P086 Glycosylation of T-cells as a new molecular biomarker in inflammatory bowel disease: an opportunity for new therapeutic strategies
A. M. Dias1, M. Pereira1, R. Marcos-Pinto2, A. Correia3, M. Vilanova3, C. Reis1, P. Lago2, S. S. Pinho*1
1IPATIMUP/i3S, University of Porto, Glycobiology in Cancer, Porto, Portugal, 2Porto Centre Hospital, Hospital Santo António, Gastrenterology department, Porto, Portugal, 3Institute of Biomedical Sciences of Abel Salazar (ICBAS), University of Porto, Immunology department, Porto, Portugal
Inflammatory bowel diseases (IBD), such as Crohn´s disease (CD) and ulcerative colitis (UC), are chronic immune-mediated disorders of the gastrointestinal tract. The precise etiopathogenesis of IBD is still unknown, and the disease remains incurable. The current therapeutic strategies for IBD are limited by effectiveness and/or toxicity, and the selection of patients for therapy remains a major challenge. These clinical concerns clearly highlight the need of identifying new molecular biomarkers that improve the therapeutic stratification of patients and are capable of being selectively targeted with new optimised therapies. In the study, we aimed to assess for the first time in IBD, whether glycosylation of T-cells is a yet uncovered factor that tips the balance between homeostasis and intestinal inflammation, and whether it could be a novel targeted-specific mechanism, stimulating the development of new IBD therapies. Additionally, how this novel glyco-biomarker has the potential to predict disease course and help in patients’ therapeutic stratification was also assessed.
The evaluation of the levels and profile of glycosylation of intestinal T-cells were assessed in a cohort of 200 IBD patients (with different clinicopathological features) and healthy controls, using state of the art technical approaches in combination with advanced technology, such as mass spectrometry. The experimental modulation of glycosylation and its effect in the regulation of immune response was assessed both in ex-vivo T lymphocytes purified from fresh colonic biopsies from IBD patients and controls and in different IBD-induced mouse models.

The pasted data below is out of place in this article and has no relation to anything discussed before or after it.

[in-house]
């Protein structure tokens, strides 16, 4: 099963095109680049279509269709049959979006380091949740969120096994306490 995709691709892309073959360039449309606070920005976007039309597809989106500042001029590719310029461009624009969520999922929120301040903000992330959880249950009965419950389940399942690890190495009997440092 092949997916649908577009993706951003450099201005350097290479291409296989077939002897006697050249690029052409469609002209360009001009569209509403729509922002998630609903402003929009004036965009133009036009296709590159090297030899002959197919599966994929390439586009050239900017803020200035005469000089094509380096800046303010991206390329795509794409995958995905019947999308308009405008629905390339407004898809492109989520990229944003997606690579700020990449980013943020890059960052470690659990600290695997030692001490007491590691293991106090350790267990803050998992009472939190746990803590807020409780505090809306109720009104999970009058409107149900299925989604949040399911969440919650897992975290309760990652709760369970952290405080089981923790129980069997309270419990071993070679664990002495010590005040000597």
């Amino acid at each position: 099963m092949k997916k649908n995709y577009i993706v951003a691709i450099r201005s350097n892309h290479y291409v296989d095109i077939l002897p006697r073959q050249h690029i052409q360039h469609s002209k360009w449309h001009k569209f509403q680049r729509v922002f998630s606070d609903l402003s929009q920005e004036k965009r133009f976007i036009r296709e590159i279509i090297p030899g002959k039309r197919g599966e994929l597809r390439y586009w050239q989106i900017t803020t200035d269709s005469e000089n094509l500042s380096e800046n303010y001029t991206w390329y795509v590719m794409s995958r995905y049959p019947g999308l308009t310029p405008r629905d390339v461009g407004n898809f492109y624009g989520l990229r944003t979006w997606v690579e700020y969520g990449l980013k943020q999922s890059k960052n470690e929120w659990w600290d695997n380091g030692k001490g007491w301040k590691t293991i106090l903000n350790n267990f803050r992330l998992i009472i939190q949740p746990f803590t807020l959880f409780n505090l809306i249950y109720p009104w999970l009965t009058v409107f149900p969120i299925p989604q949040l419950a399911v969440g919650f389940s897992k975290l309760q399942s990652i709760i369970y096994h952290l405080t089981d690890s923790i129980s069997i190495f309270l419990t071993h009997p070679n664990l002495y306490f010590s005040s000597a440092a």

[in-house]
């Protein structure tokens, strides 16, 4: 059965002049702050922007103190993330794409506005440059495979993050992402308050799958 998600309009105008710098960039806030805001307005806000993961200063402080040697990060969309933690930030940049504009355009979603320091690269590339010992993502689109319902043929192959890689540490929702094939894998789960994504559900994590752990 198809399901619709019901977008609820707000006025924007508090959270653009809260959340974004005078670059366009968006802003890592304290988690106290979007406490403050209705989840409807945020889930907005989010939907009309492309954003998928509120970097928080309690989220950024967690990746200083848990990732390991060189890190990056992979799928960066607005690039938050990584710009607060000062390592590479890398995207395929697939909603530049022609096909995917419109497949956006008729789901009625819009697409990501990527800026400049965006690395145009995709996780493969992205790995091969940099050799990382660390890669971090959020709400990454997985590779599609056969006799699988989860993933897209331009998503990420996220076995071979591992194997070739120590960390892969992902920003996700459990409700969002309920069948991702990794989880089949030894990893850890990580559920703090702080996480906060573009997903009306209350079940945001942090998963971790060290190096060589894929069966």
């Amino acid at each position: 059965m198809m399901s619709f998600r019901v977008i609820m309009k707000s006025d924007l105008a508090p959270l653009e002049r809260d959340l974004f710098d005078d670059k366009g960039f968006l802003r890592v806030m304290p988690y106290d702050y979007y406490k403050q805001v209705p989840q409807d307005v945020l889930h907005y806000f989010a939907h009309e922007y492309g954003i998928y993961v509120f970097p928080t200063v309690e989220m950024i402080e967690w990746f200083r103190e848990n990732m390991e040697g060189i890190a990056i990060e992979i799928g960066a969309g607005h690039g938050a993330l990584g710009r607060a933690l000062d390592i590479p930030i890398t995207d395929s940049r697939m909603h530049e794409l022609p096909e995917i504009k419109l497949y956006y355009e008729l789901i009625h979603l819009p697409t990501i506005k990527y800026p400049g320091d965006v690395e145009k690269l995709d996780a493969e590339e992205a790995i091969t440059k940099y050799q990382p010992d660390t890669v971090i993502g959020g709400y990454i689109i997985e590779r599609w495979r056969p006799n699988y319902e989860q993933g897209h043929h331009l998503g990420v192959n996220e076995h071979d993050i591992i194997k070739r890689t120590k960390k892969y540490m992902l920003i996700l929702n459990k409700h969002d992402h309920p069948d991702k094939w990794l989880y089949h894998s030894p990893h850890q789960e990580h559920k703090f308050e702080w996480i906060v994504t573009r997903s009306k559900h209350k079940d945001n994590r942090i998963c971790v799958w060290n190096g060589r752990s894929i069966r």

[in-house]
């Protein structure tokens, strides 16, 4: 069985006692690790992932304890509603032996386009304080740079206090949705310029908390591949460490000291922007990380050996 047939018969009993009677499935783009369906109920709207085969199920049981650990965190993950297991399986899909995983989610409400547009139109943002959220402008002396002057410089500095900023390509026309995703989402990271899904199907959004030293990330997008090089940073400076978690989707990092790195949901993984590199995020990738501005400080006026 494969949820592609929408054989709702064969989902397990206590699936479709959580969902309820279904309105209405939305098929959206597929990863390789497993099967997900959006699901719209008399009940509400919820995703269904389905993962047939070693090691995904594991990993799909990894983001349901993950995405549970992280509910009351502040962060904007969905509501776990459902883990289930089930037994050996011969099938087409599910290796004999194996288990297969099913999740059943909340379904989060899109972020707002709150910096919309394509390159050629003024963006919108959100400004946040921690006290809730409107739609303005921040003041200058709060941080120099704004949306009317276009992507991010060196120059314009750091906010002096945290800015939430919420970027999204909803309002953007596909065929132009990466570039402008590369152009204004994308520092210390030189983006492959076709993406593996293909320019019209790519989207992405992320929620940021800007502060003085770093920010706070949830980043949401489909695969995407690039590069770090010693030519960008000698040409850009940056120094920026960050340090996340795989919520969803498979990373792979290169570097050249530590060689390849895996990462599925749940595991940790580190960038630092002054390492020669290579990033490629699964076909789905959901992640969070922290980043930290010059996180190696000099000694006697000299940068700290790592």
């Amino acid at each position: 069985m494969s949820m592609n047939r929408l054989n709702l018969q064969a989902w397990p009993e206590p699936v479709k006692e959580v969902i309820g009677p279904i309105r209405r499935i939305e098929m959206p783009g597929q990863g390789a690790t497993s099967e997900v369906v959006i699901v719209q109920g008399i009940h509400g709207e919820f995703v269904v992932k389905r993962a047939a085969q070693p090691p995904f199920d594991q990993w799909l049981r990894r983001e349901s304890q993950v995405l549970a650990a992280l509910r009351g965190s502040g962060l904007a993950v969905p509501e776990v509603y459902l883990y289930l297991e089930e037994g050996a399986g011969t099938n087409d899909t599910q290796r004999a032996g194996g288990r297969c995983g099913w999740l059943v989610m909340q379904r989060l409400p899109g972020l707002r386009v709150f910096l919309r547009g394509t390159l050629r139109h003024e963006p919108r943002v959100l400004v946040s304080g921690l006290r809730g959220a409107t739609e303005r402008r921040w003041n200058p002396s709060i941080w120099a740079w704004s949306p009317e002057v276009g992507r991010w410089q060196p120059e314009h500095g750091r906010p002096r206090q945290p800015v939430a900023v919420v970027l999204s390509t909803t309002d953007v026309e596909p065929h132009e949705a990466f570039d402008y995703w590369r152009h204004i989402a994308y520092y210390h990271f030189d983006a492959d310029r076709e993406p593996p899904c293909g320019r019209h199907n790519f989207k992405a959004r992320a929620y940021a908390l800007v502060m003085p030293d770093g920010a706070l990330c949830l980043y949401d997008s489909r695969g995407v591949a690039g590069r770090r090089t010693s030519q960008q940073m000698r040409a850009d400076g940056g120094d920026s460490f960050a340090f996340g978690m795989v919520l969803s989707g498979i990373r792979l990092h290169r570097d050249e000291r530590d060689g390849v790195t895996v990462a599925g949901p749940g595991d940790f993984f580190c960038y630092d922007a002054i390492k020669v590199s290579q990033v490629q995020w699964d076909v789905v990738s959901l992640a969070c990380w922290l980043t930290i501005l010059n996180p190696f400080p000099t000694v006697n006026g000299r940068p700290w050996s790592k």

We demonstrated for the first time that the experimental modulation of glycosylation in intestinal T-cells (in ex-vivo T lymphocytes) regulates the adaptive immune response in IBD as demonstrated by the decrease in T-cell proliferation, T-cell signalling, and inhibition of pro-inflammatory cytokines. These results were further validated in mouse models of IBD showing a promising therapeutic applicability of these glycans in the control of intestinal inflammation. Importantly, from the clinical point of view, the levels of glycosylation of T-cells (glyco-biomarker) were significantly correlated with patients’ disease course having also a positive predictive value in IBD patients’ response to therapy.
Overall, these results point towards the identification of a novel molecular biomarker in IBD with positive predictive value in disease course and response to therapy. Additionally, this novel biomarker can be selectively targeted with new and optimised therapeutic strategies.